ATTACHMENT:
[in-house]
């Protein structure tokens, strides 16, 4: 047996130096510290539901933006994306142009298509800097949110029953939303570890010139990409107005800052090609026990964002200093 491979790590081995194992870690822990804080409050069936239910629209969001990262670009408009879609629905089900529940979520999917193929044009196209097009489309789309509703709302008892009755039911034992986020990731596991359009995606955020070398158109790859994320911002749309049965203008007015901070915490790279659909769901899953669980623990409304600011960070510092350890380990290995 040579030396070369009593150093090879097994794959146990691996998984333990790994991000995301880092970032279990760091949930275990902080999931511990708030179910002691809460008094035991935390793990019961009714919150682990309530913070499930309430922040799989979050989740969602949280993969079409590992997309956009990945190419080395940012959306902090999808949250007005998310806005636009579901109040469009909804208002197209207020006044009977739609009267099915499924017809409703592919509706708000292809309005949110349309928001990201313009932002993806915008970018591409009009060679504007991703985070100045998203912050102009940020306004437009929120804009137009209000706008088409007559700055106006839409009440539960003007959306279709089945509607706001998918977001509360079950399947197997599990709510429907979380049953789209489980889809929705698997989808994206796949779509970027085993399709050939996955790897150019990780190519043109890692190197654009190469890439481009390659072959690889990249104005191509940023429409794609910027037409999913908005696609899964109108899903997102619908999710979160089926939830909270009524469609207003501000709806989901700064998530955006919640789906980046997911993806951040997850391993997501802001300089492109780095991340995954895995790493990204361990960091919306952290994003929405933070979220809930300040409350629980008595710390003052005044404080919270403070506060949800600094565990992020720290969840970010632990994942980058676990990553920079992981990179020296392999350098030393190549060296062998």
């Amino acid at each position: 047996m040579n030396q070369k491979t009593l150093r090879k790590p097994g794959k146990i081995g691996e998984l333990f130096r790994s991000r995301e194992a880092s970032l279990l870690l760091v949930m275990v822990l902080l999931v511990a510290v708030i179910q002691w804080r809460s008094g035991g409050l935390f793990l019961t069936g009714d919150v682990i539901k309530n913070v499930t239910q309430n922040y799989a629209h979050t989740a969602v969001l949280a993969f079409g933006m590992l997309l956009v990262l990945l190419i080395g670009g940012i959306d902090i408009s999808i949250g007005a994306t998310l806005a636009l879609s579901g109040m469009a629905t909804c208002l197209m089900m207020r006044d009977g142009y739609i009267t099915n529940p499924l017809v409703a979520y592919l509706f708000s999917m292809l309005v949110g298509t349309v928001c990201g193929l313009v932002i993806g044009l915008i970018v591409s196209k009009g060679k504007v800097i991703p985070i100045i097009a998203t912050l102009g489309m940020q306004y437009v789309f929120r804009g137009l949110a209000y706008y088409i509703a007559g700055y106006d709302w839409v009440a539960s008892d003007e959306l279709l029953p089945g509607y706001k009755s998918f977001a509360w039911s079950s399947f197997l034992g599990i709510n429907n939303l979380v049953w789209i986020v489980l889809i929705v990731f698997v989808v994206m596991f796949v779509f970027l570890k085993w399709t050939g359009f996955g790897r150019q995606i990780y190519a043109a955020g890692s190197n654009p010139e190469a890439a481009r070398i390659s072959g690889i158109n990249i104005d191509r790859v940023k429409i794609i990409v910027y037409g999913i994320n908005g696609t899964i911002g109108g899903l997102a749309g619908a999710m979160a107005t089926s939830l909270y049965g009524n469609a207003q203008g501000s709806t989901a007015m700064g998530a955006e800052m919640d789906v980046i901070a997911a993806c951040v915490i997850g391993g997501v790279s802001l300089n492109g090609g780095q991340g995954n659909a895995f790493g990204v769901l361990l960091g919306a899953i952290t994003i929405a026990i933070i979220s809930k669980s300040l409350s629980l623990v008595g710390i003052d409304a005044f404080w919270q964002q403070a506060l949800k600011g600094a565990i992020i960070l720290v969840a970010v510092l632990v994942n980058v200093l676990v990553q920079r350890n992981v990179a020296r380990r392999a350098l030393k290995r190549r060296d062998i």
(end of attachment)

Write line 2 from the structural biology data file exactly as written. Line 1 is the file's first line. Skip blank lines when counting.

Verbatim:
């Protein structure tokens, strides 16, 4: 047996130096510290539901933006994306142009298509800097949110029953939303570890010139990409107005800052090609026990964002200093 491979790590081995194992870690822990804080409050069936239910629209969001990262670009408009879609629905089900529940979520999917193929044009196209097009489309789309509703709302008892009755039911034992986020990731596991359009995606955020070398158109790859994320911002749309049965203008007015901070915490790279659909769901899953669980623990409304600011960070510092350890380990290995 040579030396070369009593150093090879097994794959146990691996998984333990790994991000995301880092970032279990760091949930275990902080999931511990708030179910002691809460008094035991935390793990019961009714919150682990309530913070499930309430922040799989979050989740969602949280993969079409590992997309956009990945190419080395940012959306902090999808949250007005998310806005636009579901109040469009909804208002197209207020006044009977739609009267099915499924017809409703592919509706708000292809309005949110349309928001990201313009932002993806915008970018591409009009060679504007991703985070100045998203912050102009940020306004437009929120804009137009209000706008088409007559700055106006839409009440539960003007959306279709089945509607706001998918977001509360079950399947197997599990709510429907979380049953789209489980889809929705698997989808994206796949779509970027085993399709050939996955790897150019990780190519043109890692190197654009190469890439481009390659072959690889990249104005191509940023429409794609910027037409999913908005696609899964109108899903997102619908999710979160089926939830909270009524469609207003501000709806989901700064998530955006919640789906980046997911993806951040997850391993997501802001300089492109780095991340995954895995790493990204361990960091919306952290994003929405933070979220809930300040409350629980008595710390003052005044404080919270403070506060949800600094565990992020720290969840970010632990994942980058676990990553920079992981990179020296392999350098030393190549060296062998």